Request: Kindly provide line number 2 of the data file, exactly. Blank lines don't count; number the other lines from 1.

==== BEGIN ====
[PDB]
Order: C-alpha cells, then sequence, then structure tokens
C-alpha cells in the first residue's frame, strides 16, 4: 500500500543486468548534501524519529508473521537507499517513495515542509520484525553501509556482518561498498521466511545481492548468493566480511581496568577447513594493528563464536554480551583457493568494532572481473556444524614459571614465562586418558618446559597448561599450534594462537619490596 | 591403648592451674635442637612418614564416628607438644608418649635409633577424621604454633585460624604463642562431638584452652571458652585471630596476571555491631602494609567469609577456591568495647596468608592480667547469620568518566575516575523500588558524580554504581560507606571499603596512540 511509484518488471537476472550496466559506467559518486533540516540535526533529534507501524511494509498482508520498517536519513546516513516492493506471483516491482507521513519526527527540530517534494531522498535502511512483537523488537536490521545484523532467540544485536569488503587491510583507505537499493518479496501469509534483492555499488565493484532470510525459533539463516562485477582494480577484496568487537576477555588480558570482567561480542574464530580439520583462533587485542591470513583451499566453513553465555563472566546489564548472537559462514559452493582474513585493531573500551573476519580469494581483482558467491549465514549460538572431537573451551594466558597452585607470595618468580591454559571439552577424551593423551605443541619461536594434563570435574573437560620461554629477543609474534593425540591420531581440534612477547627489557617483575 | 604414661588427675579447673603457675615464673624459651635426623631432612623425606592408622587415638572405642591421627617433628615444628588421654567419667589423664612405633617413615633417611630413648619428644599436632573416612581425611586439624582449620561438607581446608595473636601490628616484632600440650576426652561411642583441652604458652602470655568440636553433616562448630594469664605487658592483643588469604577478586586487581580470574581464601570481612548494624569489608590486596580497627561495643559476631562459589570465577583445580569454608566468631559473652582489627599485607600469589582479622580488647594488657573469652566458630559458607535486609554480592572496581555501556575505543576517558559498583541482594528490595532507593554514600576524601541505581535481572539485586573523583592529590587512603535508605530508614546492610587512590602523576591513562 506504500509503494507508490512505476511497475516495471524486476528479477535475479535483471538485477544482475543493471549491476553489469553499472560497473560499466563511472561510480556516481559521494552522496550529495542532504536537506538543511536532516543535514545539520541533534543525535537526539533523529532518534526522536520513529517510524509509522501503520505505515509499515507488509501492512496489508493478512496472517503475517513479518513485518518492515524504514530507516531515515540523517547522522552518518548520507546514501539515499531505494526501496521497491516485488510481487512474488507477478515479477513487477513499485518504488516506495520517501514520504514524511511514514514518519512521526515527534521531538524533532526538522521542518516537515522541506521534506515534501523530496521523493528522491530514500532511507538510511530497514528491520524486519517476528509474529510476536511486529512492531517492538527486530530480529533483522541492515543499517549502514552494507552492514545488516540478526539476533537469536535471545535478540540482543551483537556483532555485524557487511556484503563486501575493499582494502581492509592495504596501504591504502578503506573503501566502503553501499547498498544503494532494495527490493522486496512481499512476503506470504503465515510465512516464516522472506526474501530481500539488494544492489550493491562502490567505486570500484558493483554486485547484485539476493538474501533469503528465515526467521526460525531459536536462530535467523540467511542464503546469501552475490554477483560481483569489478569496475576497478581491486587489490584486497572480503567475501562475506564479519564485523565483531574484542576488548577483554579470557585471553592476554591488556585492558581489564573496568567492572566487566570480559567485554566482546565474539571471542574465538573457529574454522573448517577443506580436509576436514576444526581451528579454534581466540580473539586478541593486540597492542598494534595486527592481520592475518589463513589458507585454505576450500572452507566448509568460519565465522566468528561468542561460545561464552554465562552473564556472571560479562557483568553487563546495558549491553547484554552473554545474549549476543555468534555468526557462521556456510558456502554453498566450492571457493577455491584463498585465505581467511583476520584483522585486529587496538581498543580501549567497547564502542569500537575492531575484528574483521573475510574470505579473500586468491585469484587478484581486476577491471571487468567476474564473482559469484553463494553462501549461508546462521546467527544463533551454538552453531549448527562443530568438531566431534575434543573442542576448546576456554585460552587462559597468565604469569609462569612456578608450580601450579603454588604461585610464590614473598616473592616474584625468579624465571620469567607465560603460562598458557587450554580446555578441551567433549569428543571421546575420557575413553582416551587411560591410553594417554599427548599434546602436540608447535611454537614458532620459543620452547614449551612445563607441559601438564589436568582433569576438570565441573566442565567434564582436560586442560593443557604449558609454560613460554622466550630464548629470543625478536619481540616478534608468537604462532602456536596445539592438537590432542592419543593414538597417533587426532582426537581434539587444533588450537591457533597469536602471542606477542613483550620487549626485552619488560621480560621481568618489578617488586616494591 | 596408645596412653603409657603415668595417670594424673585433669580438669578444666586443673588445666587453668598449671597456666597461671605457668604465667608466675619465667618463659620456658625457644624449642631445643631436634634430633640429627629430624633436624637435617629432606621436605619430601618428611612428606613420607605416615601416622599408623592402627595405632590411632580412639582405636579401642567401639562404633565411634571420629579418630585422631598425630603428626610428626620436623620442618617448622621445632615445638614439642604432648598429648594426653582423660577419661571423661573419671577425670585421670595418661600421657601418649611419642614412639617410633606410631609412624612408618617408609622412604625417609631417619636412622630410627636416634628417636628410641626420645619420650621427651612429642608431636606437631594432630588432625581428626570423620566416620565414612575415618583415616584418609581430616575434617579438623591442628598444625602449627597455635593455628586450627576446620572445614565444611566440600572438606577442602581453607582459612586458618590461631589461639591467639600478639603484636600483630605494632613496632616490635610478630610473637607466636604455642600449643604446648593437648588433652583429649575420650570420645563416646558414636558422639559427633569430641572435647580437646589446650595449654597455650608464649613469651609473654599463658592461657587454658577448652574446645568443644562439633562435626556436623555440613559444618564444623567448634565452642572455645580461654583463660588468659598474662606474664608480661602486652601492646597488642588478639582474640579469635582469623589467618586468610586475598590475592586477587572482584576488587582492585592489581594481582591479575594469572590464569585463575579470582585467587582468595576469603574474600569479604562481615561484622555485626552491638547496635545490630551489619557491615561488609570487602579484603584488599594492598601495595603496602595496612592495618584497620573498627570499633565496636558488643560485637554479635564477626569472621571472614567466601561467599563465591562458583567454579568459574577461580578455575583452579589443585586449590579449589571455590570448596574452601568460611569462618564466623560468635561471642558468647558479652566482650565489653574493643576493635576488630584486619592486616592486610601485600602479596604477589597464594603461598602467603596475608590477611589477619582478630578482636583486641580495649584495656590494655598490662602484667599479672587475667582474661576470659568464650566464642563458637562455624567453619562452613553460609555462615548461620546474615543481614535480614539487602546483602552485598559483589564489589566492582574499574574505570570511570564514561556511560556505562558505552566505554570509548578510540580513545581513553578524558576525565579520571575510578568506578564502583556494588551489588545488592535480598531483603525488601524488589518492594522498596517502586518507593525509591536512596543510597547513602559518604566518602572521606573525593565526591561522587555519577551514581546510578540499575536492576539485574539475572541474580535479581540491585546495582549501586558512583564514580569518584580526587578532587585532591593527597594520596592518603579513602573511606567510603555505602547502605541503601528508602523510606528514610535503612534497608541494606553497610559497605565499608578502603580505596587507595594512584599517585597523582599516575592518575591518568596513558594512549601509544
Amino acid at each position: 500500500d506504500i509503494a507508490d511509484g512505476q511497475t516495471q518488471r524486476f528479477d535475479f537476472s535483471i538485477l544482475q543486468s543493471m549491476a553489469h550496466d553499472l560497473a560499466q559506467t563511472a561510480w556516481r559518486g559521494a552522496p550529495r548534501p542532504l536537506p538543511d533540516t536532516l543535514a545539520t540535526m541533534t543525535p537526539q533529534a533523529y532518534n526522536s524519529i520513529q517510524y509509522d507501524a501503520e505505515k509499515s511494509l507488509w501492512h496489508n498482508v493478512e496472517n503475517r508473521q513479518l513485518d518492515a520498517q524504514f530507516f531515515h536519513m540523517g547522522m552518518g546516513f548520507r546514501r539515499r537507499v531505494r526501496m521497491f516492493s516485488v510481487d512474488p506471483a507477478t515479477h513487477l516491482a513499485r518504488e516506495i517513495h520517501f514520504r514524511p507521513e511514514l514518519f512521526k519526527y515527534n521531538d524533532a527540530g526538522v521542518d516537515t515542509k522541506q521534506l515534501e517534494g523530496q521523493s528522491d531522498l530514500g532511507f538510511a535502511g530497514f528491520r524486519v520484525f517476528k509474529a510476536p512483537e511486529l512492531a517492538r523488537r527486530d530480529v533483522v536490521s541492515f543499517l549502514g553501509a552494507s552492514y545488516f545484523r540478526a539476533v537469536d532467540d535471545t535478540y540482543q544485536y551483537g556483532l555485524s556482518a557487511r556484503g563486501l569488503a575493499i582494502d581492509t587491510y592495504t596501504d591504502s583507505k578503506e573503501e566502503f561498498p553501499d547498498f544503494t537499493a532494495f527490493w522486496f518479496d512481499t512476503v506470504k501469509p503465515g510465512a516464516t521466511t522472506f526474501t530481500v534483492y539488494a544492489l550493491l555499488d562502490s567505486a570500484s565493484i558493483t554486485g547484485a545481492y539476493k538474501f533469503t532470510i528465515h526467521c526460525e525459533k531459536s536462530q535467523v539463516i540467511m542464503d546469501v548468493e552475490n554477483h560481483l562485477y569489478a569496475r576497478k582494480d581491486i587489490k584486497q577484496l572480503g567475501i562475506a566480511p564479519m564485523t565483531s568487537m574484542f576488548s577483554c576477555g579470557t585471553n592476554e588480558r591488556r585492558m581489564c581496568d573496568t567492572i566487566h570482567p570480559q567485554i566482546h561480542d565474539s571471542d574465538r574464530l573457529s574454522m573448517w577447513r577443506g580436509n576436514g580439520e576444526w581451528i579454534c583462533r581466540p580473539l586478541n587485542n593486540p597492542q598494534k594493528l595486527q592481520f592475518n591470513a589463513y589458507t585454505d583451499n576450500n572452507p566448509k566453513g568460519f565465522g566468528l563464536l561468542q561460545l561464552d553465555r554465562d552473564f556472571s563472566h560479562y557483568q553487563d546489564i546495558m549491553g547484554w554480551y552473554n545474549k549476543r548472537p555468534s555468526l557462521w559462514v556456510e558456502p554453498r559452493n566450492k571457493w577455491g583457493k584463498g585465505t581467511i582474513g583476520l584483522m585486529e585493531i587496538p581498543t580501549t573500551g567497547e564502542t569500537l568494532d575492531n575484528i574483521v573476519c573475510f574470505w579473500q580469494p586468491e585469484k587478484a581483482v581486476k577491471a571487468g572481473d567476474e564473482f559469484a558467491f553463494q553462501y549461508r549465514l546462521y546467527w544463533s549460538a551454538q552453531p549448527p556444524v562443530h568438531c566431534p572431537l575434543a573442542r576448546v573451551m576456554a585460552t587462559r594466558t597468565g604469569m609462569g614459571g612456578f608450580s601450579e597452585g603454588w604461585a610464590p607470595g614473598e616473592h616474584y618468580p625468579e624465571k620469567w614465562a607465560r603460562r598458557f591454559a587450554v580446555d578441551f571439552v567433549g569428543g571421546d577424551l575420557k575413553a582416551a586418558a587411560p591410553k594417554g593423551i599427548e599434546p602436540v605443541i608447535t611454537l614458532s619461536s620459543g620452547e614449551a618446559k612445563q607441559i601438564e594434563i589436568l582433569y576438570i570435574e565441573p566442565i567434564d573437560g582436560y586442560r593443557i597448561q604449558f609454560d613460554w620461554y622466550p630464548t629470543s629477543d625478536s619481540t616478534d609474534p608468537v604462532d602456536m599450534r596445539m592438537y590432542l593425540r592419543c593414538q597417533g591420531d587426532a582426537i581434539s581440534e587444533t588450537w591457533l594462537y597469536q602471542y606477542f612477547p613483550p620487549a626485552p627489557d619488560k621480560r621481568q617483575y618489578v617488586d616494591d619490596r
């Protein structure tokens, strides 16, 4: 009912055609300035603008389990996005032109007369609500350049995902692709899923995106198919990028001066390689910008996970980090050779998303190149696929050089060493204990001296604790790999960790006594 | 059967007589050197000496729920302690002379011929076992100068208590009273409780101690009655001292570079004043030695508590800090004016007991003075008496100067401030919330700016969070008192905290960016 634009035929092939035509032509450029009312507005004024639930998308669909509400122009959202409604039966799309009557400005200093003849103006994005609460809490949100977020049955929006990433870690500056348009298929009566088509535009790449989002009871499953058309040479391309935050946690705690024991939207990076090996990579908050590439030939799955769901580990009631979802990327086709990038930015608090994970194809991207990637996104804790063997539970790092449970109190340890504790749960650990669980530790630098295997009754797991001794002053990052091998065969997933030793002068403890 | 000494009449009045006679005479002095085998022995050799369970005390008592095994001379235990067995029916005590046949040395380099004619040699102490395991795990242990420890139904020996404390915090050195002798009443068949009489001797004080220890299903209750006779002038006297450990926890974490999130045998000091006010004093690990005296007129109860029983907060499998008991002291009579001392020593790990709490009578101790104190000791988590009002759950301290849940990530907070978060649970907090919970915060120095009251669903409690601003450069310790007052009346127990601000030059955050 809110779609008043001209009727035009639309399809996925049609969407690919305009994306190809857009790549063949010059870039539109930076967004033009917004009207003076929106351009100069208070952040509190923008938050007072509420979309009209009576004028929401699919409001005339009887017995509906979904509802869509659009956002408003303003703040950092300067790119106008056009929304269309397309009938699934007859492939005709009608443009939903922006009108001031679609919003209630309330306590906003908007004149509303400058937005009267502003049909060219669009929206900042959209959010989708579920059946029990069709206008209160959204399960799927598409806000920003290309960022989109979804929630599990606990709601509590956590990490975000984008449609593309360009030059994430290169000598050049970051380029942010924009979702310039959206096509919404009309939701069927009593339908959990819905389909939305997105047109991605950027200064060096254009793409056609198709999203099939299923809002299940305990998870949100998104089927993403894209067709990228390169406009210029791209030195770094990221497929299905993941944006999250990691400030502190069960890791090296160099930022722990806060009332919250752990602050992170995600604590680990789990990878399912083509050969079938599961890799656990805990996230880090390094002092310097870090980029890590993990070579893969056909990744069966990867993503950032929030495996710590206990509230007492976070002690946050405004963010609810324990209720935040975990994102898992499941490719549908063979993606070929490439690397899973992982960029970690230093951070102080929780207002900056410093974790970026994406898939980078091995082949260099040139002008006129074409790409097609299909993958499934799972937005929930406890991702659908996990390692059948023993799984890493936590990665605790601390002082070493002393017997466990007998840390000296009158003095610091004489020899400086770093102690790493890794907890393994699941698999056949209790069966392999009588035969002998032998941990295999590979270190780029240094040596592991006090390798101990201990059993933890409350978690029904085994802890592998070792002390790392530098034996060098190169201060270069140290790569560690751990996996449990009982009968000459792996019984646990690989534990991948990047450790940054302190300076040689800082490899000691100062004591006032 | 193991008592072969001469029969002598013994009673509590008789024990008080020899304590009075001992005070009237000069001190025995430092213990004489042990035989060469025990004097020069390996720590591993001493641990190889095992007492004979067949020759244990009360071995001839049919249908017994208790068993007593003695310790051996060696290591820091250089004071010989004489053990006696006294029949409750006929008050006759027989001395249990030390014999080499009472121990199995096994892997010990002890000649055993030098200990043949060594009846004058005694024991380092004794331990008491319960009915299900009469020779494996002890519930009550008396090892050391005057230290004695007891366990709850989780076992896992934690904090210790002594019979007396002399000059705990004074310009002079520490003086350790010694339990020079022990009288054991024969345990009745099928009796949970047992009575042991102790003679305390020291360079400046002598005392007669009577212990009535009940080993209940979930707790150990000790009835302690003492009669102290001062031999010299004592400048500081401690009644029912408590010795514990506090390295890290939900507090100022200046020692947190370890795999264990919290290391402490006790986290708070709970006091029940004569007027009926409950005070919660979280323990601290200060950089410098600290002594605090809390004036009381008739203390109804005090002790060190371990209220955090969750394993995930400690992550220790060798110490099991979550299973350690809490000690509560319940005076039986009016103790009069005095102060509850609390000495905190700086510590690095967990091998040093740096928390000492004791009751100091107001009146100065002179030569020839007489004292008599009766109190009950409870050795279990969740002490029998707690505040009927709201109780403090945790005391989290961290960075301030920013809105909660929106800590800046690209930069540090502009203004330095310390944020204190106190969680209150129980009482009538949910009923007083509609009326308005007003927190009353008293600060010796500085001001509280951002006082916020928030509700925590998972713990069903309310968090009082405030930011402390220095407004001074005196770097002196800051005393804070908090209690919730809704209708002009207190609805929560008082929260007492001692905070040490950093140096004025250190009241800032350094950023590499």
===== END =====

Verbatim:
Order: C-alpha cells, then sequence, then structure tokens